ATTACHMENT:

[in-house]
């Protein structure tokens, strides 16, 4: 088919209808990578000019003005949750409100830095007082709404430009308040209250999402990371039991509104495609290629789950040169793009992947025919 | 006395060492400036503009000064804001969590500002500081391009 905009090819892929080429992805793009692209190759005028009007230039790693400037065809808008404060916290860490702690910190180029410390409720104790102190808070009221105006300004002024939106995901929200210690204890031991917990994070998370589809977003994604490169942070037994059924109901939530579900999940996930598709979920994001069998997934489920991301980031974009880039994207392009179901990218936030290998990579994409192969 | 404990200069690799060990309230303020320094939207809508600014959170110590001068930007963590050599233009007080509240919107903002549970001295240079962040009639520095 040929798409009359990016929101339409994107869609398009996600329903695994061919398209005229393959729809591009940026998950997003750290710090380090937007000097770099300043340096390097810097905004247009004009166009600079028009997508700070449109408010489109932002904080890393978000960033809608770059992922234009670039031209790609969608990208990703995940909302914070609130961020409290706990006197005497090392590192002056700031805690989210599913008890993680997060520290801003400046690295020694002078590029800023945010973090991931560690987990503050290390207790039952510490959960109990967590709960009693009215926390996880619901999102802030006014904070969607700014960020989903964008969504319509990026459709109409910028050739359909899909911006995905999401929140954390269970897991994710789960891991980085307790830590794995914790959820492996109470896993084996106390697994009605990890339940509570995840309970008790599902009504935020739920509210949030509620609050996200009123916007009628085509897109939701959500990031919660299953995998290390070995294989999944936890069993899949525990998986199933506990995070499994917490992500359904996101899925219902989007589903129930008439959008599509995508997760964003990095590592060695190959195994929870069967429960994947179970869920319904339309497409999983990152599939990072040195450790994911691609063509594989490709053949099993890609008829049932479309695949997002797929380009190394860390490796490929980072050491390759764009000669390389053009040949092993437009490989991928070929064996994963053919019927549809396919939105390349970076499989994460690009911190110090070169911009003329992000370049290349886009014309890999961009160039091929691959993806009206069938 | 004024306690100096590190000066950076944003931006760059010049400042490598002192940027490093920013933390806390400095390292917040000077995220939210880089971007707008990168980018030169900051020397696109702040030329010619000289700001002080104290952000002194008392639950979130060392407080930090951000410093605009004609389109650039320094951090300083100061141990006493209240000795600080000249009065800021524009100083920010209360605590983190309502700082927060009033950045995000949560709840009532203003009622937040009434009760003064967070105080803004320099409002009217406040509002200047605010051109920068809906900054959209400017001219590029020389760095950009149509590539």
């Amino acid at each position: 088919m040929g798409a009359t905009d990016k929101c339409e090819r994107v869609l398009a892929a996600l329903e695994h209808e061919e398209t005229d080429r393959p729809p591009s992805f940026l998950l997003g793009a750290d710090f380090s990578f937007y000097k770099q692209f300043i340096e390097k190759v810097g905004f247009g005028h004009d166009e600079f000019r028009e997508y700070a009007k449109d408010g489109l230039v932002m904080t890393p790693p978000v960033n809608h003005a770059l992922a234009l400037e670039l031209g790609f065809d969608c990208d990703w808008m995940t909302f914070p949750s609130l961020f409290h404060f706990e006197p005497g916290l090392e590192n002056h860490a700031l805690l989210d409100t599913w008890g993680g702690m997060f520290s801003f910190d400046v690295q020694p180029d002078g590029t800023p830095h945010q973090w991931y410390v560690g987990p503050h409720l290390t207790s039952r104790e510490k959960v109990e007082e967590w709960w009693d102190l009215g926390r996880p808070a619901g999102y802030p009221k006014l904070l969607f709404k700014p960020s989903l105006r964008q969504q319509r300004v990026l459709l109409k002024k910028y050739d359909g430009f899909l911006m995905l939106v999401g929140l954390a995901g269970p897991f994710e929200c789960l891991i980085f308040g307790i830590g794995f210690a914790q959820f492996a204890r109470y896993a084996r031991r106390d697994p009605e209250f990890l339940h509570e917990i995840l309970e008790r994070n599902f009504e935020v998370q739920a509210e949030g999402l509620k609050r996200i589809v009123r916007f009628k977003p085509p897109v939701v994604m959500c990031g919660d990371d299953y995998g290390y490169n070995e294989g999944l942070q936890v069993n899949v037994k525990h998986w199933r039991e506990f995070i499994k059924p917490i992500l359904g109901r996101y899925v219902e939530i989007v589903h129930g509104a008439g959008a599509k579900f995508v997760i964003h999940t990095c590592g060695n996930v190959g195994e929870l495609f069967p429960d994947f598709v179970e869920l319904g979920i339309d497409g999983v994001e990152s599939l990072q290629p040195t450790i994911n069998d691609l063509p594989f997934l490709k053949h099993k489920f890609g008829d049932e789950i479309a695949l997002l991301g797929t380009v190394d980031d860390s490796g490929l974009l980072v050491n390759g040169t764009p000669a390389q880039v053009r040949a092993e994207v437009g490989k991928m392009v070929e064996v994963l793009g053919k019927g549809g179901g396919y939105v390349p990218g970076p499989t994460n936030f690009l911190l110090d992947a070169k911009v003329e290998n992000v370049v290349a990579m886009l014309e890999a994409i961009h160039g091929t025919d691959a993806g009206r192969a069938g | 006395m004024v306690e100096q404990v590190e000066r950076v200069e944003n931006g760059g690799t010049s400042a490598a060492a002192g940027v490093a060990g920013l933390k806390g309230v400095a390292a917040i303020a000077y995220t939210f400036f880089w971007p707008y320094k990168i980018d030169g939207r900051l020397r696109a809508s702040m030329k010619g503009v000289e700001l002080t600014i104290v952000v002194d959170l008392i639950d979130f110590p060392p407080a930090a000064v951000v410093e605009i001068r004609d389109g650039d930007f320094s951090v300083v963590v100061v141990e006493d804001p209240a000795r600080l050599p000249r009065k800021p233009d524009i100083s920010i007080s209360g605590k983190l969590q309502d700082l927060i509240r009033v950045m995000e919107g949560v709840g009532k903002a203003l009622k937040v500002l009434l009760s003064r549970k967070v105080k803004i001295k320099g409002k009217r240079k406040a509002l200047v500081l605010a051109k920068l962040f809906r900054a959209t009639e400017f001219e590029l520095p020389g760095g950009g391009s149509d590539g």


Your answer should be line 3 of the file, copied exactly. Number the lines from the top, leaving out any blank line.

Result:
């Amino acid at each position: 088919m040929g798409a009359t905009d990016k929101c339409e090819r994107v869609l398009a892929a996600l329903e695994h209808e061919e398209t005229d080429r393959p729809p591009s992805f940026l998950l997003g793009a750290d710090f380090s990578f937007y000097k770099q692209f300043i340096e390097k190759v810097g905004f247009g005028h004009d166009e600079f000019r028009e997508y700070a009007k449109d408010g489109l230039v932002m904080t890393p790693p978000v960033n809608h003005a770059l992922a234009l400037e670039l031209g790609f065809d969608c990208d990703w808008m995940t909302f914070p949750s609130l961020f409290h404060f706990e006197p005497g916290l090392e590192n002056h860490a700031l805690l989210d409100t599913w008890g993680g702690m997060f520290s801003f910190d400046v690295q020694p180029d002078g590029t800023p830095h945010q973090w991931y410390v560690g987990p503050h409720l290390t207790s039952r104790e510490k959960v109990e007082e967590w709960w009693d102190l009215g926390r996880p808070a619901g999102y802030p009221k006014l904070l969607f709404k700014p960020s989903l105006r964008q969504q319509r300004v990026l459709l109409k002024k910028y050739d359909g430009f899909l911006m995905l939106v999401g929140l954390a995901g269970p897991f994710e929200c789960l891991i980085f308040g307790i830590g794995f210690a914790q959820f492996a204890r109470y896993a084996r031991r106390d697994p009605e209250f990890l339940h509570e917990i995840l309970e008790r994070n599902f009504e935020v998370q739920a509210e949030g999402l509620k609050r996200i589809v009123r916007f009628k977003p085509p897109v939701v994604m959500c990031g919660d990371d299953y995998g290390y490169n070995e294989g999944l942070q936890v069993n899949v037994k525990h998986w199933r039991e506990f995070i499994k059924p917490i992500l359904g109901r996101y899925v219902e939530i989007v589903h129930g509104a008439g959008a599509k579900f995508v997760i964003h999940t990095c590592g060695n996930v190959g195994e929870l495609f069967p429960d994947f598709v179970e869920l319904g979920i339309d497409g999983v994001e990152s599939l990072q290629p040195t450790i994911n069998d691609l063509p594989f997934l490709k053949h099993k489920f890609g008829d049932e789950i479309a695949l997002l991301g797929t380009v190394d980031d860390s490796g490929l974009l980072v050491n390759g040169t764009p000669a390389q880039v053009r040949a092993e994207v437009g490989k991928m392009v070929e064996v994963l793009g053919k019927g549809g179901g396919y939105v390349p990218g970076p499989t994460n936030f690009l911190l110090d992947a070169k911009v003329e290998n992000v370049v290349a990579m886009l014309e890999a994409i961009h160039g091929t025919d691959a993806g009206r192969a069938g | 006395m004024v306690e100096q404990v590190e000066r950076v200069e944003n931006g760059g690799t010049s400042a490598a060492a002192g940027v490093a060990g920013l933390k806390g309230v400095a390292a917040i303020a000077y995220t939210f400036f880089w971007p707008y320094k990168i980018d030169g939207r900051l020397r696109a809508s702040m030329k010619g503009v000289e700001l002080t600014i104290v952000v002194d959170l008392i639950d979130f110590p060392p407080a930090a000064v951000v410093e605009i001068r004609d389109g650039d930007f320094s951090v300083v963590v100061v141990e006493d804001p209240a000795r600080l050599p000249r009065k800021p233009d524009i100083s920010i007080s209360g605590k983190l969590q309502d700082l927060i509240r009033v950045m995000e919107g949560v709840g009532k903002a203003l009622k937040v500002l009434l009760s003064r549970k967070v105080k803004i001295k320099g409002k009217r240079k406040a509002l200047v500081l605010a051109k920068l962040f809906r900054a959209t009639e400017f001219e590029l520095p020389g760095g950009g391009s149509d590539g």